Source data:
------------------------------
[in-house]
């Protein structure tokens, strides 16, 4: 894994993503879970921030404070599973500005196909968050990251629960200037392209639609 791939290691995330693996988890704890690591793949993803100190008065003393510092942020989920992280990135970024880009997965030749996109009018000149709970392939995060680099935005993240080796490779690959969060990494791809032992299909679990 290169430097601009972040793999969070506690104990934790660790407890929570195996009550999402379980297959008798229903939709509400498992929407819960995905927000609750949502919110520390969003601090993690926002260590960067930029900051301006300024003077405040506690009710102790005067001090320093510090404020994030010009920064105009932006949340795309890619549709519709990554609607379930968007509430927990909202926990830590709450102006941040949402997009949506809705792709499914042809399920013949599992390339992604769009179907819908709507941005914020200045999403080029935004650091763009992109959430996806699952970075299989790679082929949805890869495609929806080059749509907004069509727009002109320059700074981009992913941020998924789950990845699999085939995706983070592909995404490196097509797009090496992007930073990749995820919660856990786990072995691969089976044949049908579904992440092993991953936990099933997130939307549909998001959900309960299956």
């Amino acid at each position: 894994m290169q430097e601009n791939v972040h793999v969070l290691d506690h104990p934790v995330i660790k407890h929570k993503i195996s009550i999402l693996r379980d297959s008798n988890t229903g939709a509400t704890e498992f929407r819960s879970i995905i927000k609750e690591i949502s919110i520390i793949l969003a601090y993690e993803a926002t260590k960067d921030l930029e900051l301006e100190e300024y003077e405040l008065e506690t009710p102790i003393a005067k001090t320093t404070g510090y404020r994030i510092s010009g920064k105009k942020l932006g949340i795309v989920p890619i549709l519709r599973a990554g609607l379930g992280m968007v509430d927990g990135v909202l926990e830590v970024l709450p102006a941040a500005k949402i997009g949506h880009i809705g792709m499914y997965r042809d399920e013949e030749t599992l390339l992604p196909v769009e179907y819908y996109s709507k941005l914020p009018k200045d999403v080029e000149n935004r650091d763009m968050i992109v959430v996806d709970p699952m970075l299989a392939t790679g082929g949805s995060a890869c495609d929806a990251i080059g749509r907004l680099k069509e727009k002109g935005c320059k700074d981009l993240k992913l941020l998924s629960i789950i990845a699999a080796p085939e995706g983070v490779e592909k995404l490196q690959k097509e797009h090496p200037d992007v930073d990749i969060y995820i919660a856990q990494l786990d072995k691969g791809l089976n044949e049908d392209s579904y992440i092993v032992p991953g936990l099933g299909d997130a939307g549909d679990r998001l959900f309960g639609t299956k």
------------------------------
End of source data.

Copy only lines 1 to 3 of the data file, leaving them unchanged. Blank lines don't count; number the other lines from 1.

[in-house]
């Protein structure tokens, strides 16, 4: 894994993503879970921030404070599973500005196909968050990251629960200037392209639609 791939290691995330693996988890704890690591793949993803100190008065003393510092942020989920992280990135970024880009997965030749996109009018000149709970392939995060680099935005993240080796490779690959969060990494791809032992299909679990 290169430097601009972040793999969070506690104990934790660790407890929570195996009550999402379980297959008798229903939709509400498992929407819960995905927000609750949502919110520390969003601090993690926002260590960067930029900051301006300024003077405040506690009710102790005067001090320093510090404020994030010009920064105009932006949340795309890619549709519709990554609607379930968007509430927990909202926990830590709450102006941040949402997009949506809705792709499914042809399920013949599992390339992604769009179907819908709507941005914020200045999403080029935004650091763009992109959430996806699952970075299989790679082929949805890869495609929806080059749509907004069509727009002109320059700074981009992913941020998924789950990845699999085939995706983070592909995404490196097509797009090496992007930073990749995820919660856990786990072995691969089976044949049908579904992440092993991953936990099933997130939307549909998001959900309960299956």
């Amino acid at each position: 894994m290169q430097e601009n791939v972040h793999v969070l290691d506690h104990p934790v995330i660790k407890h929570k993503i195996s009550i999402l693996r379980d297959s008798n988890t229903g939709a509400t704890e498992f929407r819960s879970i995905i927000k609750e690591i949502s919110i520390i793949l969003a601090y993690e993803a926002t260590k960067d921030l930029e900051l301006e100190e300024y003077e405040l008065e506690t009710p102790i003393a005067k001090t320093t404070g510090y404020r994030i510092s010009g920064k105009k942020l932006g949340i795309v989920p890619i549709l519709r599973a990554g609607l379930g992280m968007v509430d927990g990135v909202l926990e830590v970024l709450p102006a941040a500005k949402i997009g949506h880009i809705g792709m499914y997965r042809d399920e013949e030749t599992l390339l992604p196909v769009e179907y819908y996109s709507k941005l914020p009018k200045d999403v080029e000149n935004r650091d763009m968050i992109v959430v996806d709970p699952m970075l299989a392939t790679g082929g949805s995060a890869c495609d929806a990251i080059g749509r907004l680099k069509e727009k002109g935005c320059k700074d981009l993240k992913l941020l998924s629960i789950i990845a699999a080796p085939e995706g983070v490779e592909k995404l490196q690959k097509e797009h090496p200037d992007v930073d990749i969060y995820i919660a856990q990494l786990d072995k691969g791809l089976n044949e049908d392209s579904y992440i092993v032992p991953g936990l099933g299909d997130a939307g549909d679990r998001l959900f309960g639609t299956k």